11am was check-out time and by the time we had packed up, filled the freshwater tank, and said our “Good-bye’s” to Bob and Laurie it was 10:48. I wanted to top off our fuel tank before we left town so we headed into Hurricane. With the prices of all the fuels going through the roof, I decided that after filling, we would try to find a place we could purchase lockable gas and diesel fuel caps. Just as we were leaving the edge of town, I spotted a NAPA store but the only parking for us was about 50 yards past them. Not seeing a problem with that and noticing a light pole that I would have to work around, I edged over to the curb. All of a sudden I hear this scrapping sound… I looked out of the passenger side mirror and saw that because of the steepness of the incline that was built into the shoulder of the road, we were now leaning into that damn light pole. The shoulders of the roads were made this steep as to allow a lot of rain to run easily to the storm drain system. Well fortunately, I was able to pull away from the pole without a scratch. Don’t ask me how, but luck was with me. Now what about the fuel caps??? Heck with it, I’ll find them somewhere else. Our drive took us back over to Hwy 15 and then continuing on east to Cedar City. At Cedar City, we took Hwy 14. This highway took us high up in the mountains. Fact is, when we finally stopped just a ½ mile short of the summit, our GPS told us we were at 9,987 feet. I knew we were high, but that really surprised me. The views from up there were amazing but unfortunately I don’t think the camera shots did them justice. Then it was on to find our campground. We will be (are now in) a state campground in Kodachrome Basin State Park. Prior to getting to Kodachrome, we had to pass through Red Canyon.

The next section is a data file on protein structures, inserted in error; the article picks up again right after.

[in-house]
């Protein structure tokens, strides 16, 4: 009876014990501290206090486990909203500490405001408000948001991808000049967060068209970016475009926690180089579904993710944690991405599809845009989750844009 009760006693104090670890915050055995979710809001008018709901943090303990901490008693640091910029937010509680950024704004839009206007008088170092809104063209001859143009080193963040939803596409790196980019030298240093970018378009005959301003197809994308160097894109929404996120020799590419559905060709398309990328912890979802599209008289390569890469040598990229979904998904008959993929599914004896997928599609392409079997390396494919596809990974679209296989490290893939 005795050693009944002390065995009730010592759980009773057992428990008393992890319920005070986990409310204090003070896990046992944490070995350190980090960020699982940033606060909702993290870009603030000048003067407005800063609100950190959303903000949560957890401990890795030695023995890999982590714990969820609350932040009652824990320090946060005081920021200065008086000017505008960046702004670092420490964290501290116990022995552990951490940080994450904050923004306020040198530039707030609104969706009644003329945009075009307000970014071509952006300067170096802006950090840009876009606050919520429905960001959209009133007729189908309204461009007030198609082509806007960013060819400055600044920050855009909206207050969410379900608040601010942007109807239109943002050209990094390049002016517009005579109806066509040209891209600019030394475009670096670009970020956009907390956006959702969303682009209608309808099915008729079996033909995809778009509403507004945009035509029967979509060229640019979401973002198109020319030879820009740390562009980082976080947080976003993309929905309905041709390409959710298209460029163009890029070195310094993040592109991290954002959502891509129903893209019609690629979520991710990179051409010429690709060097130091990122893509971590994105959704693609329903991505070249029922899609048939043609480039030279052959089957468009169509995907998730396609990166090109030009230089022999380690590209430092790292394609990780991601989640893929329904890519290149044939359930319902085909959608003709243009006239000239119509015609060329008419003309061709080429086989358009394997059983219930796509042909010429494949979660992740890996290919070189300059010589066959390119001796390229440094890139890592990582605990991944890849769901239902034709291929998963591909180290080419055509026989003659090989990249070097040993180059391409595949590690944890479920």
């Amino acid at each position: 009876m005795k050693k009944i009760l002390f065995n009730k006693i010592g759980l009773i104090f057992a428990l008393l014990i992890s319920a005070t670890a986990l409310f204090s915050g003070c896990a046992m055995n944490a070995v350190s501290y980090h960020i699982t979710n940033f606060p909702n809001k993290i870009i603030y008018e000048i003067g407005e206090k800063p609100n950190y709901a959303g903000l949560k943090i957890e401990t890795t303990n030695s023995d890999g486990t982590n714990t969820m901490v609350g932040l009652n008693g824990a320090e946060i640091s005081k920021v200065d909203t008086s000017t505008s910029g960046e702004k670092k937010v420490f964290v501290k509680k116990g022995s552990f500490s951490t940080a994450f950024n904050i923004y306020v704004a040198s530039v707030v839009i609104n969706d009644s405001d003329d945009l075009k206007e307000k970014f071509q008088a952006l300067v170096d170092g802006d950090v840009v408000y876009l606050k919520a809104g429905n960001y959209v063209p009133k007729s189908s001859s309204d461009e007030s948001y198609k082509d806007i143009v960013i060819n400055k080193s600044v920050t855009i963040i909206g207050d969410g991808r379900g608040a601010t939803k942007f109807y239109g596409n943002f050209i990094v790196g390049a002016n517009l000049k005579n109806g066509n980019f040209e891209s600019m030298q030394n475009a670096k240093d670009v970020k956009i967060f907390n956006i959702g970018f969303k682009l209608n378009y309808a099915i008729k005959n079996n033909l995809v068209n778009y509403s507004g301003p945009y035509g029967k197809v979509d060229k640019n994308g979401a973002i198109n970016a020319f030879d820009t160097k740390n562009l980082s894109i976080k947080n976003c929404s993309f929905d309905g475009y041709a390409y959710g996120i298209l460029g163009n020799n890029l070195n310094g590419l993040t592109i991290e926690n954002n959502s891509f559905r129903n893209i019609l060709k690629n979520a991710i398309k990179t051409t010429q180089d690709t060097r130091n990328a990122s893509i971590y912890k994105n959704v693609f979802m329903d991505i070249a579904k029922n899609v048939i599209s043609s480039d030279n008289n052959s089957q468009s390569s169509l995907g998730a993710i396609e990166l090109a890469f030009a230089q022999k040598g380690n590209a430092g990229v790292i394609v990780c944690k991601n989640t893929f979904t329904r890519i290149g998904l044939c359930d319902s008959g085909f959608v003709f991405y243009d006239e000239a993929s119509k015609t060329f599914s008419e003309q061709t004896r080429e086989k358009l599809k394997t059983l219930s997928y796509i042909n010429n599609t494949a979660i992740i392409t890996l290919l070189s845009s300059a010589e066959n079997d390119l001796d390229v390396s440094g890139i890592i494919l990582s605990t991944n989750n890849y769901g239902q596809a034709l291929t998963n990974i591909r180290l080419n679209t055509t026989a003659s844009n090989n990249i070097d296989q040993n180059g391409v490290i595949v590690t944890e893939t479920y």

Going into Red Canyon was like driving through a private gate and then….BAM !!!! The most unbelievable red rock formations…yep, again with the red rocks and the formations.
There was a sign that told us we were about to enter this area, and that there would be a “scenic view” in ¼ mile…we saw the same sign every ¼ mile for the next 2 miles. You couldn’t believe the beauty of this place…it was something else. Well like I mentioned, we are now in Kodachrome Basin State Park.
Our campsite is surrounded with natural rock formations of red, white, pink, and dark burgundy. The trees and plants all complement the formations.
We have already taken a short 1 mile hike and a 6 mile off road ride (the car is again one big dust ball) to see some of this Kodachrome area. Tomorrow we will be doing a lot more of both if the wind will let us. Yep, the wind had found us again, blowing this red sand into every crevice available. Lets just say it’s tough to stay clean. The days are staying light well into the 9pm area, but after that…boy, do the stars make their appearance here. It’s hard to believe there are that many stars in the sky above.
29 April ‘08